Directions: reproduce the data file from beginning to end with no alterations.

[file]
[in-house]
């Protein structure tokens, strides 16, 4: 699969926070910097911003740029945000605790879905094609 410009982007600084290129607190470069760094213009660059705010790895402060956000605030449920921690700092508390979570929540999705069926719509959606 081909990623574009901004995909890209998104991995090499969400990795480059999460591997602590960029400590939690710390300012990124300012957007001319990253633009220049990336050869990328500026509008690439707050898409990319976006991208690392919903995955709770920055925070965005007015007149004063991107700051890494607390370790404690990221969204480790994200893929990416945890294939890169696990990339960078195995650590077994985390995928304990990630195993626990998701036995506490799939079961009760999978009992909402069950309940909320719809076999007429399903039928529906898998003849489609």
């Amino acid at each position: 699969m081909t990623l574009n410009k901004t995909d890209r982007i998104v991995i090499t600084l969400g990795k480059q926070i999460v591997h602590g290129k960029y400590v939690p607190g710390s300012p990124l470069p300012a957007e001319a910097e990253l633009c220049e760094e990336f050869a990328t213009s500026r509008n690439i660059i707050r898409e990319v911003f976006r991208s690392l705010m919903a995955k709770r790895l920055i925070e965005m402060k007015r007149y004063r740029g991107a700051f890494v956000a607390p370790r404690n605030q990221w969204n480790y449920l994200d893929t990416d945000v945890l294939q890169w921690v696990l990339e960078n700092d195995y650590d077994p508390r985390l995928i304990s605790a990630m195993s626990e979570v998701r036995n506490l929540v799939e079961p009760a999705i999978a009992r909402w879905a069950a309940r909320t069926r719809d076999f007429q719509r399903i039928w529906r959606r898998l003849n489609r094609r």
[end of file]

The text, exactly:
[in-house]
């Protein structure tokens, strides 16, 4: 699969926070910097911003740029945000605790879905094609 410009982007600084290129607190470069760094213009660059705010790895402060956000605030449920921690700092508390979570929540999705069926719509959606 081909990623574009901004995909890209998104991995090499969400990795480059999460591997602590960029400590939690710390300012990124300012957007001319990253633009220049990336050869990328500026509008690439707050898409990319976006991208690392919903995955709770920055925070965005007015007149004063991107700051890494607390370790404690990221969204480790994200893929990416945890294939890169696990990339960078195995650590077994985390995928304990990630195993626990998701036995506490799939079961009760999978009992909402069950309940909320719809076999007429399903039928529906898998003849489609």
């Amino acid at each position: 699969m081909t990623l574009n410009k901004t995909d890209r982007i998104v991995i090499t600084l969400g990795k480059q926070i999460v591997h602590g290129k960029y400590v939690p607190g710390s300012p990124l470069p300012a957007e001319a910097e990253l633009c220049e760094e990336f050869a990328t213009s500026r509008n690439i660059i707050r898409e990319v911003f976006r991208s690392l705010m919903a995955k709770r790895l920055i925070e965005m402060k007015r007149y004063r740029g991107a700051f890494v956000a607390p370790r404690n605030q990221w969204n480790y449920l994200d893929t990416d945000v945890l294939q890169w921690v696990l990339e960078n700092d195995y650590d077994p508390r985390l995928i304990s605790a990630m195993s626990e979570v998701r036995n506490l929540v799939e079961p009760a999705i999978a009992r909402w879905a069950a309940r909320t069926r719809d076999f007429q719509r399903i039928w529906r959606r898998l003849n489609r094609r």